I hate painting.
I hate the way it disrupts life. Things that are normally in the living room are scattered throughout the house. The family room is currently resting in the kitchen. The office is in the bedroom. And all the walls are painted colors that startle me whenever I come in (It’s not beige but blonde, which doesn’t really look like the real color blonde, but that’s what it said on the painter’s card)
It is interesting to see parts of my house stripped to the barest bones. To hear my voice echo due to lack of carpeting. And to find things stuck in the oddest places (just how did Daniel’s underwear get there?!). But still, I’m not a home improvement type of person. I don’t like to mess with hammers or chisels. I hate having my house in such disarray. I hate having to do things slowly to bring it back to a semblance of normality. And there are so many things to do get it back to normal, I start to despair if there will ever be such a thing as normal again.
This whole renovation process, however, does remind me a lot about the writing process.
I take a whole different attitude when I start to ‘renovate’ a story. I like to write and rewrite, taking my time, seeing what works and what doesn’t. I start off with the barest bones of a story. It’s pretty ugly, lots of shift changes and misspellings and paragraphs that tend to ramble off in different directions. But I like it. I roll up my sleeves and get to work, molding sentences back into order, yanking out words, fixing on adjectives, coloring in scenes to perfection. It takes time, but when I’m finished, I got (in my mind) a perfect piece of work.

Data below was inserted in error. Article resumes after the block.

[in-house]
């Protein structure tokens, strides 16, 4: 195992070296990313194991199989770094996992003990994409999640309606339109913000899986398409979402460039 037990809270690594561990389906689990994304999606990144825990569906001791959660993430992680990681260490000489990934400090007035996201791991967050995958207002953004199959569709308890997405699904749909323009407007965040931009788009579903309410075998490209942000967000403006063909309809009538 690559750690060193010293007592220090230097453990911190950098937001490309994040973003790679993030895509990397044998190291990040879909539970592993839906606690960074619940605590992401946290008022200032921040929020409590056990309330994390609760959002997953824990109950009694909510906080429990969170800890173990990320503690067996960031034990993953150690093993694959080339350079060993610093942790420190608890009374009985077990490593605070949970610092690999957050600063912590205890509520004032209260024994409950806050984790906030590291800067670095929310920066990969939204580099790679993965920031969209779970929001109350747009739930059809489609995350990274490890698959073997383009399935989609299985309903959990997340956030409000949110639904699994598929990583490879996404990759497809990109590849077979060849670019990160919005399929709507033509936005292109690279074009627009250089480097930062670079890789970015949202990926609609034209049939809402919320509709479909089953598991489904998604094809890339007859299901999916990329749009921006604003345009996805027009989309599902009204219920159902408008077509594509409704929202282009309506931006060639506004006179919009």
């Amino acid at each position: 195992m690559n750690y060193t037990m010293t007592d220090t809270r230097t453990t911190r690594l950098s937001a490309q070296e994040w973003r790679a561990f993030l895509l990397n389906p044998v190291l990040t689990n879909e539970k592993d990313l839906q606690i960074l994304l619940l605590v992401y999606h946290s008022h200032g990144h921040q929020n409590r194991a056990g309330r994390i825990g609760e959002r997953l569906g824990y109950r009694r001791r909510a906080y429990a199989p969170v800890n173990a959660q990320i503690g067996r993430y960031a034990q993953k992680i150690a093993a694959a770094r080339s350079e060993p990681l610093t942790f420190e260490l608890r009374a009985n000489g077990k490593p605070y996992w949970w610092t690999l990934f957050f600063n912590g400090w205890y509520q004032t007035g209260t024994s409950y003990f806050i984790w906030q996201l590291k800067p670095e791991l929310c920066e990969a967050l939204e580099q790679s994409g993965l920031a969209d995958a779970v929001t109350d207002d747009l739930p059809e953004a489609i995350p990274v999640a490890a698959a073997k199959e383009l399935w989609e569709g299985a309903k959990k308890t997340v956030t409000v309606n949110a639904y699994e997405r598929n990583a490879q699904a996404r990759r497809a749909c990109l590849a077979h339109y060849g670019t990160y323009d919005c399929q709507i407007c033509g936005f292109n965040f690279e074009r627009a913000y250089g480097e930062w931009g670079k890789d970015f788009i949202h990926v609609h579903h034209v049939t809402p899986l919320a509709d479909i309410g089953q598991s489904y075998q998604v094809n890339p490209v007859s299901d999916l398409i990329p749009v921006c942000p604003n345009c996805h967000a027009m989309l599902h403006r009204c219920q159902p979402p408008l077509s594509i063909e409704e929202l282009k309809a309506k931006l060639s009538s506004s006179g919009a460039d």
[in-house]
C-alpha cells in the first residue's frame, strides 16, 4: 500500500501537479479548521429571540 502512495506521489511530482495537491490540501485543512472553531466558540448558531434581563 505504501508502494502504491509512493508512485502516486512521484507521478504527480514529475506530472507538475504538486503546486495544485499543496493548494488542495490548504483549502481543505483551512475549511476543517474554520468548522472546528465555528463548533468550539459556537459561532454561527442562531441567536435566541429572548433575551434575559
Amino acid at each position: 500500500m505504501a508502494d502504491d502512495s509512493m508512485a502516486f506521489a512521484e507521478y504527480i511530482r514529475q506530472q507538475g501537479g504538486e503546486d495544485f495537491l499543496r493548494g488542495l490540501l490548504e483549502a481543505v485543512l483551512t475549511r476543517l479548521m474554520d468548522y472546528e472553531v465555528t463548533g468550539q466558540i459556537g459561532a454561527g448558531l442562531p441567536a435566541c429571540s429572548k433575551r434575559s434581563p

So maybe I should see the house that way. See it as a story in process. ‘Course, this is a story that has a deadline of sorts, which means that we gotta kick it up a notch. But I just need to keep the end product in mind. When all this is done, this house will look bee-yoo-ti-ful. I just gotta keep saying that.
Of course, rewriting a story doesn’t involve getting paint on the elbows…